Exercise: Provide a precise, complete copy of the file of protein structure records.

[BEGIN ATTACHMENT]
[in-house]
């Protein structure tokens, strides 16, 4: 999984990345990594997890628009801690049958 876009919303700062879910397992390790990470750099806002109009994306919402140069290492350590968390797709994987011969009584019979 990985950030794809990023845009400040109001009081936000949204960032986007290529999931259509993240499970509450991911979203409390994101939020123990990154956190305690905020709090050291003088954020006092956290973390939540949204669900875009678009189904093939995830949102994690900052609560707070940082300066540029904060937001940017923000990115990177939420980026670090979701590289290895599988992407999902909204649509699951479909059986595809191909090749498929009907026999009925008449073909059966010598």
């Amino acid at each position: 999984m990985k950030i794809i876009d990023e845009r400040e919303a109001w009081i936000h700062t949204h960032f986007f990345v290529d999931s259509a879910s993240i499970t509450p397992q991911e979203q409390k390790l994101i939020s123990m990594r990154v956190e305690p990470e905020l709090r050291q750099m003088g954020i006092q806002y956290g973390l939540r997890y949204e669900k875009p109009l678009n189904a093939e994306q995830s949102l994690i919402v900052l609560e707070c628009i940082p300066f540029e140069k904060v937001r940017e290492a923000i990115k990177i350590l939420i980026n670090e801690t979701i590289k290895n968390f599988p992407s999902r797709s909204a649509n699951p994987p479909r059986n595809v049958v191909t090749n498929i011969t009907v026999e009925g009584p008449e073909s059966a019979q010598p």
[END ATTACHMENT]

[in-house]
């Protein structure tokens, strides 16, 4: 999984990345990594997890628009801690049958 876009919303700062879910397992390790990470750099806002109009994306919402140069290492350590968390797709994987011969009584019979 990985950030794809990023845009400040109001009081936000949204960032986007290529999931259509993240499970509450991911979203409390994101939020123990990154956190305690905020709090050291003088954020006092956290973390939540949204669900875009678009189904093939995830949102994690900052609560707070940082300066540029904060937001940017923000990115990177939420980026670090979701590289290895599988992407999902909204649509699951479909059986595809191909090749498929009907026999009925008449073909059966010598």
């Amino acid at each position: 999984m990985k950030i794809i876009d990023e845009r400040e919303a109001w009081i936000h700062t949204h960032f986007f990345v290529d999931s259509a879910s993240i499970t509450p397992q991911e979203q409390k390790l994101i939020s123990m990594r990154v956190e305690p990470e905020l709090r050291q750099m003088g954020i006092q806002y956290g973390l939540r997890y949204e669900k875009p109009l678009n189904a093939e994306q995830s949102l994690i919402v900052l609560e707070c628009i940082p300066f540029e140069k904060v937001r940017e290492a923000i990115k990177i350590l939420i980026n670090e801690t979701i590289k290895n968390f599988p992407s999902r797709s909204a649509n699951p994987p479909r059986n595809v049958v191909t090749n498929i011969t009907v026999e009925g009584p008449e073909s059966a019979q010598p």